They have very less sugar in their diets. Sugar has a reputation for being ‘the white poison’.

The majority of the diseases from diabetes to high triglycerides to even cancer arise from having a lot of sugar-laden foods. They prefer having fresh fruits for desserts.

If at all they do have some sweets, the portion size is really small. As opposed to most of us Indians, or even Americans, who have humongous portions of desserts.

That brings me to my next point. Portion control is important even for the main course.

Japanese use smaller bowls or plates to eat their meals.

There is tremendous research being done on how a larger plate makes a person eat more calories unknowingly.

So, maybe just cutting down on the size of your plate may do the trick.

In fact, the Japanese follow the principle of ‘Hara Hachi Bu’ which means ‘eat until 80% full’.

Monaco people also prefer lingering over a meal for better digestion.

Via –

This helps them to realize when they are full and should stop eating. Studies suggest that over-eating uses up a lot of vital life energy and makes you age faster.

What you should know is that it is not just about eating right, but also having a good lifestyle.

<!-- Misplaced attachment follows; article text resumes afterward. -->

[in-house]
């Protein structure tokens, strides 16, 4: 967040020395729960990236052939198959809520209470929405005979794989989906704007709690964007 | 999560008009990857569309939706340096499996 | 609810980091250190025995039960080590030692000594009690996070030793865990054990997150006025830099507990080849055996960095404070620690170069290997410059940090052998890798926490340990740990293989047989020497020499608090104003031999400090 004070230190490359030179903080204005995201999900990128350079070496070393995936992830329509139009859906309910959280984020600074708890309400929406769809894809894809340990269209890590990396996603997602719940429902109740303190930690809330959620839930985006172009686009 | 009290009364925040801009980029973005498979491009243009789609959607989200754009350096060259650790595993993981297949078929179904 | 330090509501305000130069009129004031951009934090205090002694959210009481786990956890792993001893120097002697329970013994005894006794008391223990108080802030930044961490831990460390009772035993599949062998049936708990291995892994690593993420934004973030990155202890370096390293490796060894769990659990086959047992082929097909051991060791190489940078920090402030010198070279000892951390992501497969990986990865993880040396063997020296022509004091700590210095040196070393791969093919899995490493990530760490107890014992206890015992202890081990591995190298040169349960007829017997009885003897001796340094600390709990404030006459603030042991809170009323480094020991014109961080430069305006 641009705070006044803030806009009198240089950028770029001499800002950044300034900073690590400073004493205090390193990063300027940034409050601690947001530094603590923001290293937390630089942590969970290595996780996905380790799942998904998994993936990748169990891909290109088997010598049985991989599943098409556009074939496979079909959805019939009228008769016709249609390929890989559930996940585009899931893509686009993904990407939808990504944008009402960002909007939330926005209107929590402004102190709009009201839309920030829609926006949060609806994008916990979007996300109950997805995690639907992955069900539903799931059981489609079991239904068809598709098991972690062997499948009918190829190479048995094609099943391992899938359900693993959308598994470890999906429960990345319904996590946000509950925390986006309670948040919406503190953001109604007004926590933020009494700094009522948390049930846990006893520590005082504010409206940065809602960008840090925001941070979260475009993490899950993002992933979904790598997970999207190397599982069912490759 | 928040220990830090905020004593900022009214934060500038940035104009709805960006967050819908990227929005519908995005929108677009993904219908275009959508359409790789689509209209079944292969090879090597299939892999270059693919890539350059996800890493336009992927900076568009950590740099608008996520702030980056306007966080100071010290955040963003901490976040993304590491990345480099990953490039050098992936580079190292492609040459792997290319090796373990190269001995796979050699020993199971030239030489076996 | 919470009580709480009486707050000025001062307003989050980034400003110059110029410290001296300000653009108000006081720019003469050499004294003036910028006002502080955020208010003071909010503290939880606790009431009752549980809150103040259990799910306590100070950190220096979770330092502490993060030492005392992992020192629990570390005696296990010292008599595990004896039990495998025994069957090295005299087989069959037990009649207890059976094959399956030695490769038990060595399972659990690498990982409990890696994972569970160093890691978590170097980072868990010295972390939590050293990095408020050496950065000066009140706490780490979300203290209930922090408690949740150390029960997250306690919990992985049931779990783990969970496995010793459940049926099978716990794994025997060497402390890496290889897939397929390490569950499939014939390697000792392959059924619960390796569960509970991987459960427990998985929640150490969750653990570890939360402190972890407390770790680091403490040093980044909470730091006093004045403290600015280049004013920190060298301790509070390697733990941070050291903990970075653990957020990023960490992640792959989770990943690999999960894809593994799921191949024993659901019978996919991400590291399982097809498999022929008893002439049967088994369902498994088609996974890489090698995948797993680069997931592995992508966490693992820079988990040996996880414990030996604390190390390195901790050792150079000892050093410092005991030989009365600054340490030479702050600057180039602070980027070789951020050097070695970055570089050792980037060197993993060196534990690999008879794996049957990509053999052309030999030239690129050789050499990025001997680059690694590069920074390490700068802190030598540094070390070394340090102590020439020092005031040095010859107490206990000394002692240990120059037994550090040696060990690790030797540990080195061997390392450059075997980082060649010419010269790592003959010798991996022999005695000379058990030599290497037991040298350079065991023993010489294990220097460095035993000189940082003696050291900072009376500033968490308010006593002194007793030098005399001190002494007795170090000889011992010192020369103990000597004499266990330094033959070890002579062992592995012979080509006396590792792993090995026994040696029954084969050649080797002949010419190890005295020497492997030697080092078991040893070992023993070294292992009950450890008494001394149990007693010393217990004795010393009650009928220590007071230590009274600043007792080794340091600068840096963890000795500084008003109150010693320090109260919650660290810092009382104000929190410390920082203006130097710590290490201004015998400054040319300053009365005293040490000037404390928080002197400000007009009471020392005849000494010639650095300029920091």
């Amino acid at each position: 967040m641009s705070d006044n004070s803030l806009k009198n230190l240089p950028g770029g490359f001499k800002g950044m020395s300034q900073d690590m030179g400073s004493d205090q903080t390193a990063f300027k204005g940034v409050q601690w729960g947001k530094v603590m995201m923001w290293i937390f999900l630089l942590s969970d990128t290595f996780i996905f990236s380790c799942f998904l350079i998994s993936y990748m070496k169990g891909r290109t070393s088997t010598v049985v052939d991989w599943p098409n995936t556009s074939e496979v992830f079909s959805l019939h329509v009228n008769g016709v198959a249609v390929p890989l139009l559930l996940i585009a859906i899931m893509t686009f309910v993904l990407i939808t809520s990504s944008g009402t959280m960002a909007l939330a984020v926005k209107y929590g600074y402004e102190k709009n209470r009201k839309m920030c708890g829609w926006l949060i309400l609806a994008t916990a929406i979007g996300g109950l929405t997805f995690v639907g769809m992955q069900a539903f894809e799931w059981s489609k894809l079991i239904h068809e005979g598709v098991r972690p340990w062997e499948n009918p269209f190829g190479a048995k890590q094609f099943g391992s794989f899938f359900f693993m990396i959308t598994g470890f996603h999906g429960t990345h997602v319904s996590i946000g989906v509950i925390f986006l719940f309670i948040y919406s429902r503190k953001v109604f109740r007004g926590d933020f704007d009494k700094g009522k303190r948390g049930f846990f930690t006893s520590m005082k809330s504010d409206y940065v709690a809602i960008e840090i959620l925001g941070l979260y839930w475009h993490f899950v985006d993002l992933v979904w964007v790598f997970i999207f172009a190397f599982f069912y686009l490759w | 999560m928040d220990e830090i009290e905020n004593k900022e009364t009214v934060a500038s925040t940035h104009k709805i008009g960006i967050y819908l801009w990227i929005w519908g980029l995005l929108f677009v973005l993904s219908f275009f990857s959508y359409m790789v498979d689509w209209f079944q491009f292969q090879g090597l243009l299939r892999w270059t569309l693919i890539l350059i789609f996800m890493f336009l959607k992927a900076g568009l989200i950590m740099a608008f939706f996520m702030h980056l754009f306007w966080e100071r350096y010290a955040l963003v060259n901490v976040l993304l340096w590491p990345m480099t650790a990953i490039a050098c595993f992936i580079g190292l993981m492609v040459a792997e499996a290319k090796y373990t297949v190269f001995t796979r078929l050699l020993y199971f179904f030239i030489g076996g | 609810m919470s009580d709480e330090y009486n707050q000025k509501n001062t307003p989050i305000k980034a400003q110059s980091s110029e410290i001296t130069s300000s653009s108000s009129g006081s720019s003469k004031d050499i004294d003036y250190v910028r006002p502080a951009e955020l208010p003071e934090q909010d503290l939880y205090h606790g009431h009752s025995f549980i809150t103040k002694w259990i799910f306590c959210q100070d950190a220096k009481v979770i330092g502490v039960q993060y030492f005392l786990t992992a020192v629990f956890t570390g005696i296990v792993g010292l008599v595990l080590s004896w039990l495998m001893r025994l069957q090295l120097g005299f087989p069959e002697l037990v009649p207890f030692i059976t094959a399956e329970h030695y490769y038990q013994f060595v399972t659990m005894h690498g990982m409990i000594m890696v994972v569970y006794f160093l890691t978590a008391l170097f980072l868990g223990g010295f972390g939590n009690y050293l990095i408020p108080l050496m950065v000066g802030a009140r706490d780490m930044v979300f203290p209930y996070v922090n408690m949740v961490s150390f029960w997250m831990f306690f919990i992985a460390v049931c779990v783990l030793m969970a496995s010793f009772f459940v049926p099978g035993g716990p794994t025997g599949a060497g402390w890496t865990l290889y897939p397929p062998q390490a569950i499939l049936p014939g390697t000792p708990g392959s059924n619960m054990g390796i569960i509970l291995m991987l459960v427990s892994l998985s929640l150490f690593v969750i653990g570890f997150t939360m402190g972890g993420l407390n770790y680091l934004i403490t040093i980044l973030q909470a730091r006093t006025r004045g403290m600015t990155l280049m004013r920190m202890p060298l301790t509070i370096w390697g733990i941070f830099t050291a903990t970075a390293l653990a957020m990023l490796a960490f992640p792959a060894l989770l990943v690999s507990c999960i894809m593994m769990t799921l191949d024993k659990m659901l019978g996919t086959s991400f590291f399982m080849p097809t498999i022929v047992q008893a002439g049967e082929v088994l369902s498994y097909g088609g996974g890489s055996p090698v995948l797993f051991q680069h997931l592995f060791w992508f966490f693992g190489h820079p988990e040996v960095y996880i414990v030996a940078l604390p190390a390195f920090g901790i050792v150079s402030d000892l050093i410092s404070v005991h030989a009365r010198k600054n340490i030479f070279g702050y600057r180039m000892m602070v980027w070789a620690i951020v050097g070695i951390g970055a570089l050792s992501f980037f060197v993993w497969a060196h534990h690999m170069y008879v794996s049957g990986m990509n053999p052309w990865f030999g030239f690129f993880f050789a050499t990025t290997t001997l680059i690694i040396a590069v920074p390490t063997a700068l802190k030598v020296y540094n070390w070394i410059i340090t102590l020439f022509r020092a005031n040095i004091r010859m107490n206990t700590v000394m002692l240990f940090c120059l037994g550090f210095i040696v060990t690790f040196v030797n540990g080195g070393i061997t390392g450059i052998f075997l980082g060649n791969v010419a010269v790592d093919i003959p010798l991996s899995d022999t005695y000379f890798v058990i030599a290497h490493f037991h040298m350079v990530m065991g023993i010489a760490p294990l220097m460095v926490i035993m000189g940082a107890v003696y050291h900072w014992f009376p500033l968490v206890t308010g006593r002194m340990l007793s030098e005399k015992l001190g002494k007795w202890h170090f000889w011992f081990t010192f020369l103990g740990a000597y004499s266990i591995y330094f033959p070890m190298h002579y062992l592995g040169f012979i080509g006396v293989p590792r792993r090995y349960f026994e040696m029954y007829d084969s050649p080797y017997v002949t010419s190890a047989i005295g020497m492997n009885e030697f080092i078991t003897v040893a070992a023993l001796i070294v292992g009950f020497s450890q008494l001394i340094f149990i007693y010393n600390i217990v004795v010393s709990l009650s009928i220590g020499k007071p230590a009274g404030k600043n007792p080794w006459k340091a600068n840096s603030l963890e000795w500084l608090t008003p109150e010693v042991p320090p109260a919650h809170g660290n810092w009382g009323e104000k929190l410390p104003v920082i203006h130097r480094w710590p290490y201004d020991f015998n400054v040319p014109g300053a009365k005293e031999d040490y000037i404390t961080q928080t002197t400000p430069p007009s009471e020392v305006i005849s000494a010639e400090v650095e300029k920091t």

What Else Contributes To The Long Life Expectancy in Monaco and Japan?

Both the countries encourage socializing, making new friends, and being surrounded by people. The more you mingle with others, the more you get to learn new stuff.

It keeps you ahead of your game. Being a loner makes you susceptible to depression, reduced vitality, and vigor. Socializing keeps you happy and gives you a positive outlook on life.

Via –

Japanese employees are encouraged to socialize after work and party with their friends to unwind & let go of their stress. This is a major contributor to good health.

It is just as equally important to exercise. Walking, standing, cycling to work is part of the routine. They do not have to make a conscious effort or go out of their way to exercise. A lot of people at Monaco and Japan prefer public transport over cars to commute. This gives them a chance to be physically active.

Also, the Japanese practice Tai Chi and meditation to attain a mind-body connection and work on their spirituality. It also keeps them flexible and healthy.

So. there you go!

To achieve a long life expectancy, all it takes is a few friends, a little bit of exercise and a good diet to add 5-10 quality years to your life!

Dr. Nida Kazi

Dr Nida Kazi is a health coach & nutritionist specialising in sports nutrition and Doctor of alternative medicine (M.D, A.M). She is a fitness enthusiast and firmly believe in the priniciple of eating right and exercising regularly. She likes exploring different cuisines and finding the interesting facts behind all foods and researching their origin. And what is life without a little sliver of nature, her interests involve hiking in the woods, going on adventurous expeditions and water sports.

Related Articles

Leave a Reply

Your email address will not be published. Required fields are marked *

This site uses Akismet to reduce spam. Learn how your comment data is processed.

Back to top button